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Encyclopedia > The Register
Current logo of The Register.
Current logo of The Register.

The Register ("El Reg" to its staff) is a British technology news website focusing on the computer industry. It was founded by John Lettice and Mike "Crazy Brit" Magee in 1994, initially as an email service. Mike Magee left The Register in 2001 to start The Inquirer after some controversy. Image File history File links The_Register_r. ... Image File history File links The_Register_r. ... Website - Wikipedia, the free encyclopedia /**/ @import /skins-1. ... Computer industry is a collective term used to describe the whole range of businesses involved in developing computer software, designing computer hardware, the manufacture of computer components and the provision of information technology services. ... Mike Magee (born December 7, 1949) is a British journalist. ... 1994 (MCMXCIV) was a common year starting on Saturday of the Gregorian calendar, and was designated as the International Year of the Family and the International Year of the Sport and the Olympic Ideal by United Nations. ... 2001: A Space Odyssey. ... The INQUIRER The INQUIRER (sometimes shortened to the INQ and commonly referred to as The Inquirer without caps) is a self confessed British technology tabloid[1] news website focusing on the computer and semiconductor industries. ...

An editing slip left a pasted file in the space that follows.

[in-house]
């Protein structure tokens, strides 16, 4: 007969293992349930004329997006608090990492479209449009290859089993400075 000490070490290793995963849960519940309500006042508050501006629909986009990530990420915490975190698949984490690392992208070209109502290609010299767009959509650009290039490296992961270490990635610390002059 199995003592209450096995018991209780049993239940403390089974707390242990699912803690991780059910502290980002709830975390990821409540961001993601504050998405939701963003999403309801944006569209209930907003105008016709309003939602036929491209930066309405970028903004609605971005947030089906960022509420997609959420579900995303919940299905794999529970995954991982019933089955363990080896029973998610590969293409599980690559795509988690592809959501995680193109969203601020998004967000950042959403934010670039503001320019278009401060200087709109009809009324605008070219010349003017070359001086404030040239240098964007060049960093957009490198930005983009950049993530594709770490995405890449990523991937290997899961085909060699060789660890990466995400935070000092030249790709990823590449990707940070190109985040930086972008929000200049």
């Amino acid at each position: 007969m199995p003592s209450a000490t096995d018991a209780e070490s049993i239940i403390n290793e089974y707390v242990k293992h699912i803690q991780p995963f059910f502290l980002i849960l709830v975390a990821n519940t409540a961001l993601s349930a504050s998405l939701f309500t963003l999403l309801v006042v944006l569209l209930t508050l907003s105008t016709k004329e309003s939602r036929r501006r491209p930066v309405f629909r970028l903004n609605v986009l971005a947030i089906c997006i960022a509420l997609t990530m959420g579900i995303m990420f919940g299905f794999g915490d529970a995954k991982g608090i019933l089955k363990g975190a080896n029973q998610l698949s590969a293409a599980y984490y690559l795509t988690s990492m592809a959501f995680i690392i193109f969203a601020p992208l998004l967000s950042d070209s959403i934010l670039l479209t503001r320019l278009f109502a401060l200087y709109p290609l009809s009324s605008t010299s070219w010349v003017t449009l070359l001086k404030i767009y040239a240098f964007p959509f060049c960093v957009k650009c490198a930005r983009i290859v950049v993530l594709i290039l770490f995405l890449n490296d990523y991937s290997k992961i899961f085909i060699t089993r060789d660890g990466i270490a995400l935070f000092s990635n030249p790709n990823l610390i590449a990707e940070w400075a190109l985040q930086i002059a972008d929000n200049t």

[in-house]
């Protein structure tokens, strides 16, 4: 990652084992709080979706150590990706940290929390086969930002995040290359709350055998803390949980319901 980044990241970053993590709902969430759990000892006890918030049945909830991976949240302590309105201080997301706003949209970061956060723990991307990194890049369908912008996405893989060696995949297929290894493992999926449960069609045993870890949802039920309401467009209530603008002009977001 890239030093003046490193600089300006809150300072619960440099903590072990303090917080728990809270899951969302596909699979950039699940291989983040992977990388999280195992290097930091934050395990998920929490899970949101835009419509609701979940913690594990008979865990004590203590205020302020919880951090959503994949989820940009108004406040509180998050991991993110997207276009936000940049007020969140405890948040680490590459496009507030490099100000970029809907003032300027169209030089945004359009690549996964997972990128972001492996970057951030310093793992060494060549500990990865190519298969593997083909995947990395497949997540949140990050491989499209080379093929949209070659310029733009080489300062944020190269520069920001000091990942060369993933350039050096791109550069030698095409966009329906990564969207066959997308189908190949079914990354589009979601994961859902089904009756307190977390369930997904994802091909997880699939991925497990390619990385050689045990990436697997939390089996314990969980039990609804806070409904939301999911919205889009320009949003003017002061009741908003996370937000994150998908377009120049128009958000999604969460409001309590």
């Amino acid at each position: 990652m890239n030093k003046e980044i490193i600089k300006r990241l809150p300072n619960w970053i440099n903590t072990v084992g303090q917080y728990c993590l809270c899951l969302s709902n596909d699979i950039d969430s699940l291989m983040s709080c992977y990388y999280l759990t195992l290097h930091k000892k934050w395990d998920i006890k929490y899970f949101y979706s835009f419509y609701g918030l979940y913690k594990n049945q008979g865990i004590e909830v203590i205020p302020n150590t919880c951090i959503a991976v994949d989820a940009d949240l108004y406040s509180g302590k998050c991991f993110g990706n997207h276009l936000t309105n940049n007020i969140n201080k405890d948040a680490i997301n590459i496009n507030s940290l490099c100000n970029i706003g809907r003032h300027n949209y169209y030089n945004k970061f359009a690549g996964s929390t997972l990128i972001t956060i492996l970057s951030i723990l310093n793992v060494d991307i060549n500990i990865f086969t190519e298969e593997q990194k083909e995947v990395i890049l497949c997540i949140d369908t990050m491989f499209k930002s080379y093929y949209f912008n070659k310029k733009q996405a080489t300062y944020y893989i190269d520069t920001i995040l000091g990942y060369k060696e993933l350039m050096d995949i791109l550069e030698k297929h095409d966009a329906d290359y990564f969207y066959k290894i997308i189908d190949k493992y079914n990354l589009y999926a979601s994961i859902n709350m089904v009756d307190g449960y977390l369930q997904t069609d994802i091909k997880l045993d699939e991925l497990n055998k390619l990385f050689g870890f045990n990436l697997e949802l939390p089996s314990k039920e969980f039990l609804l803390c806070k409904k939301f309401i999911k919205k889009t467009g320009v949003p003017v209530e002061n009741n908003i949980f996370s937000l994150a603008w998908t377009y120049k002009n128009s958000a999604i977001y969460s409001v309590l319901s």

The Register has run Simon Travaglia's BOFH stories since 2000. Comment pieces are included along with the news, such as "Bootnotes" and "Opinion". Letters and "Flames of the Week" are often run, and as well as carrying its own content, licensed articles from other sites are included to augment their coverage. The Register aspires to provide an objective viewpoint, and most subjective pieces are labelled as such. It does not aim to be popular with the powerful corporations -- its tag line is: Biting the hand that feeds IT. Simon Travaglia is best known as the author of the Bastard Operator From Hell stories, about a rogue system administrator. ... Logo The Bastard Operator From Hell (BOFH), a fictional character created by Simon Travaglia, is a rogue system administrator who takes out his anger on lusers (his colleagues, bosses and anyone who gets in his way). ... This article is about the year 2000. ...

The Register frequently uses sarcasm in its articles and often provides an iconoclastic stance (e.g. referring to Google as the worlds largest text-ad broker). Some think its reportage is closer to that of British tabloid newspapers than other technology web sites, terming it a Tech Tabloid . Articles are listed on the home page with most recent at the top, three to a line, allowing easy access to breaking news. Much to the amusement of its readers, The Register occasionally runs articles satirizing selected people (e.g., Captain Cyborg, aka Kevin Warwick). Sarcasm is sneering, jesting, or mocking a person, situation or thing. ... Literally, iconoclasm is the destruction of religious icons and other sacred images or monuments, usually for religious or political motives. ... For the search engine produced by this corporation, see Google search; for the underlying technology, see Google platform; For the number, see Googol; for other uses see Google (disambiguation). ... Newspaper sizes in August 2005. ... A Tech Tabloid is a type of news media that mainly concentrates on technology news: science, IT, semiconductors, telecoms and related issues, but also takes on a less formal and more humorous approach than traditional technology publications such as EE Times or EDN. They are professional in nature, though, rather... Professor Kevin Warwick is a cybernetics professor at the University of Reading, England. ... Kevin Warwick is a cybernetics professor at the University of Reading, England. ...